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Re: SORT on addresses
On Wed, 11 Apr 2007, Kjetil Torgrim Homme wrote:
it seems to me that this behaviour is mostly useful in "old-skool"
environments, where username@host was common. e.g., I could be
kjetilho@xxxxxxxxxx, kjetilho@xxxxxxxxxx or kjetilho@xxxxxxxxxxxx
depending on which workstation I was logged in that day. I sincerely
doubt this is widespread today.
Please be assured that it is still quite common and still very much a fact
of life for many people.
* will end-users think that changing the sort key to be the
complete RFC2822 addr-spec (or RFC2822 group) is an improvement?
my answer is, to the extent they notice it, an emphatic yes.
What surety is there that such is the case? Your opinion that this is an
"improvement" has been noted. That does not constitute research.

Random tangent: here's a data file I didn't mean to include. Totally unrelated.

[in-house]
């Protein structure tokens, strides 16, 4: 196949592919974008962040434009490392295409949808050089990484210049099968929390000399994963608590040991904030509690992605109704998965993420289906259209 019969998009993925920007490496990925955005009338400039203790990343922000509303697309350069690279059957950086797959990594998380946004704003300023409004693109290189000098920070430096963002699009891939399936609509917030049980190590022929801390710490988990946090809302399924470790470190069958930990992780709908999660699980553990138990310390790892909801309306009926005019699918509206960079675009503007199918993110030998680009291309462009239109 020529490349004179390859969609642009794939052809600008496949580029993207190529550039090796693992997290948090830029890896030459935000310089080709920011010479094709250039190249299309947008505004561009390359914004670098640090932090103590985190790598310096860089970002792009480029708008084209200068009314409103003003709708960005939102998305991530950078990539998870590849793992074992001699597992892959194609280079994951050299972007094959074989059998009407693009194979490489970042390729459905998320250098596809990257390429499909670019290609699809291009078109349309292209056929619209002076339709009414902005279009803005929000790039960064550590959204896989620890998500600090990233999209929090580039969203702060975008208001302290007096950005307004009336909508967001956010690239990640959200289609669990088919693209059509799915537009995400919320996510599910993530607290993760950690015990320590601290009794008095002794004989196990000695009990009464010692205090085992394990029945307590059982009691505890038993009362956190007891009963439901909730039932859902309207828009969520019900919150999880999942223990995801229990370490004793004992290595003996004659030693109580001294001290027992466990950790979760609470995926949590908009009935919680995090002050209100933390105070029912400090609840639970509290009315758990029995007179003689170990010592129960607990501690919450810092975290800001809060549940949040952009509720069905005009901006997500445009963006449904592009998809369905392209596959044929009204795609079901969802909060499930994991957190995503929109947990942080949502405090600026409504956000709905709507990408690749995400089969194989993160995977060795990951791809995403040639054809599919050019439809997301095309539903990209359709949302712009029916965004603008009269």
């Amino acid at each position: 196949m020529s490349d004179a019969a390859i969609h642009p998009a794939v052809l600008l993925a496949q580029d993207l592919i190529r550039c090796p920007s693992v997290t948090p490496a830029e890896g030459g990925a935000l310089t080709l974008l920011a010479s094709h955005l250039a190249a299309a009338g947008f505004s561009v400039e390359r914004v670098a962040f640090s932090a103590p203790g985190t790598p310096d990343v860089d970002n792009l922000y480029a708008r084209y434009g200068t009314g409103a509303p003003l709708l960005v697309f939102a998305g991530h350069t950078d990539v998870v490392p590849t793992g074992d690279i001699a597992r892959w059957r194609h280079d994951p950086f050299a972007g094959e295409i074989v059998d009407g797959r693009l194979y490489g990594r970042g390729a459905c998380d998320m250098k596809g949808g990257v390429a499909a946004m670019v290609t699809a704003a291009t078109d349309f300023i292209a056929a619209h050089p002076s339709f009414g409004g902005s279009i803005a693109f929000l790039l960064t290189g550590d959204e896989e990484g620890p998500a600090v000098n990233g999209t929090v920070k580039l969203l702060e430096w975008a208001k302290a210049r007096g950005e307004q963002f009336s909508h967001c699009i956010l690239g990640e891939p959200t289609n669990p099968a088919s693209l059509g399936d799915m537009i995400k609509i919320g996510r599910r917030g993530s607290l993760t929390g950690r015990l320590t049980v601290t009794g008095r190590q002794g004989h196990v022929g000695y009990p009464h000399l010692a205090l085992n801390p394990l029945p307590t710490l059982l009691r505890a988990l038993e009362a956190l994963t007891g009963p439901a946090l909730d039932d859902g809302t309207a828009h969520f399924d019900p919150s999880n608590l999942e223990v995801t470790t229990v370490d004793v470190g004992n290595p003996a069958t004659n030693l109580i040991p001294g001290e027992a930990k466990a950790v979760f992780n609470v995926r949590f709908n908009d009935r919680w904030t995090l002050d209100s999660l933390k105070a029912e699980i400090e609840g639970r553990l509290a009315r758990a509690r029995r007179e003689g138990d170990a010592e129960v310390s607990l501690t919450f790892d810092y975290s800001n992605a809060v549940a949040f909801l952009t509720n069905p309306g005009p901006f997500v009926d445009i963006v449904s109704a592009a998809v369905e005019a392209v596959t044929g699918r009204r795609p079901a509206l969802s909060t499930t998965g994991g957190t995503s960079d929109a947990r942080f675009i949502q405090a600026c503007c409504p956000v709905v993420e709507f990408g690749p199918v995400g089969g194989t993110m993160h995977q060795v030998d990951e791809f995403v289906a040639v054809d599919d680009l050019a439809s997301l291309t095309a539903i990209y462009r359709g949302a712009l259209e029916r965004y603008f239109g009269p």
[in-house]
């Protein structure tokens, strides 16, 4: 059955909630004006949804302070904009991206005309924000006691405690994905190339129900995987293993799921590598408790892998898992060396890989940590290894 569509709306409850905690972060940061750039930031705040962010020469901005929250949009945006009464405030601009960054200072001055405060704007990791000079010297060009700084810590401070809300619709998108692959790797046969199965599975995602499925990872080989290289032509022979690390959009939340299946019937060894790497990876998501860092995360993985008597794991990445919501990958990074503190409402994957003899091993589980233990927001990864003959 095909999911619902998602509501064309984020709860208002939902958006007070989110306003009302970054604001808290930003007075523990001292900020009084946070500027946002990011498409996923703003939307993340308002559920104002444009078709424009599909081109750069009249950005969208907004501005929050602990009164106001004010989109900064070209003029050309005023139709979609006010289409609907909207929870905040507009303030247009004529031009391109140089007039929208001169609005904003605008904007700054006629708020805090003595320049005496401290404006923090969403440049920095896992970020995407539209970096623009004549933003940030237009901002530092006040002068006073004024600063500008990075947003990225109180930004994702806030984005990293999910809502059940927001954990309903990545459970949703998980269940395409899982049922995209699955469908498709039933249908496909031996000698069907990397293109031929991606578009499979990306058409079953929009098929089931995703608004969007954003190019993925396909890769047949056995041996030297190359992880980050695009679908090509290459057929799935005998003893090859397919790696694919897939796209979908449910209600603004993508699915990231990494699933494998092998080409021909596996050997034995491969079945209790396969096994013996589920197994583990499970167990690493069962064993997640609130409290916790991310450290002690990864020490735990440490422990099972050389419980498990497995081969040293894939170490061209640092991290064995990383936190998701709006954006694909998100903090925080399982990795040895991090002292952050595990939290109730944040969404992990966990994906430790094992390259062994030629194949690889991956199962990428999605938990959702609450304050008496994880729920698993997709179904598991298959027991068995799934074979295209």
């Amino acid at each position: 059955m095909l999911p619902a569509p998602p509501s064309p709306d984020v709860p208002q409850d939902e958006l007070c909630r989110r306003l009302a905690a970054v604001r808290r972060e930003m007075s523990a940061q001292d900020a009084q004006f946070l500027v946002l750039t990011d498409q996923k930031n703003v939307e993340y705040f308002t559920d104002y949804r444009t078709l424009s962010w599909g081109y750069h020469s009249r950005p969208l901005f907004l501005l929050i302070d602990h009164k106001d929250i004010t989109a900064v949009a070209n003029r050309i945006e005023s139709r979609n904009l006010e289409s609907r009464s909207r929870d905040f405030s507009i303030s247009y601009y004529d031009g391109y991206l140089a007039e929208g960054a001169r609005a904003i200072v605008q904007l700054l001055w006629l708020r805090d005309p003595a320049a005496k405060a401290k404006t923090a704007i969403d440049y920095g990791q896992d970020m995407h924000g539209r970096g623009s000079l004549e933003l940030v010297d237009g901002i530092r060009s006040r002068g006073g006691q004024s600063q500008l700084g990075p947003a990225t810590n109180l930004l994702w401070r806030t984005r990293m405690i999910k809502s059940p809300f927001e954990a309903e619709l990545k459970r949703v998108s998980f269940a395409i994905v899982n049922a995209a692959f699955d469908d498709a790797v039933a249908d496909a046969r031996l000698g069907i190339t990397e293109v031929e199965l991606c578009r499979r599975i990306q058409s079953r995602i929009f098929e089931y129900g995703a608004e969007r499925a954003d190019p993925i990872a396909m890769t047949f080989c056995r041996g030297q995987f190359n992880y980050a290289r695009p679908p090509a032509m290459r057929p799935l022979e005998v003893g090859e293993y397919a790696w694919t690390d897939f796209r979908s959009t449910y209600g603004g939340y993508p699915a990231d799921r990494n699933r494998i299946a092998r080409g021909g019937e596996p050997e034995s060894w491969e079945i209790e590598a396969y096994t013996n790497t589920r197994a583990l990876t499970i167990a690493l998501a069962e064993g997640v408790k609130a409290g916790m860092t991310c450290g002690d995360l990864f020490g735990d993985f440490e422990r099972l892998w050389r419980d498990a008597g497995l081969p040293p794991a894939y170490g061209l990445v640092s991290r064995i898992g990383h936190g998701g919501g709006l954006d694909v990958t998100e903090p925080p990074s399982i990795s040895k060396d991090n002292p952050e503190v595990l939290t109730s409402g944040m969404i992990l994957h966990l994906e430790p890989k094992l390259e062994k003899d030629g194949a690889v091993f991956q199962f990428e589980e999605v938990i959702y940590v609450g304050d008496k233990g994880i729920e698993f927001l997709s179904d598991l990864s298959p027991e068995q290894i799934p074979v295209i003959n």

* is it problematic that current deployments of the draft break
my answer is, not really. this is not a behavioural change which
affects clients, it only affects the humans who use the clients.
A change in behavior that has been implemented and documented for over a
decade is quite problematic.
A declaration that software which has been distributed for more than a
decade is suddenly "non-compliant" is quite problematic.
The only reason why SORT is "still a draft" is that it got hung up on i18n
collation. SORT has been a cast-in-stone specification for production
software for many years. It can not be arbitrarily changed.
Now, with that said, I would not oppose a SORTEXT proposal that adds new
keys (as opposed to changing the current keys) that work as you propose.
-- Mark --
Science does not emerge from voting, party politics, or public debate.
Si vis pacem, para bellum.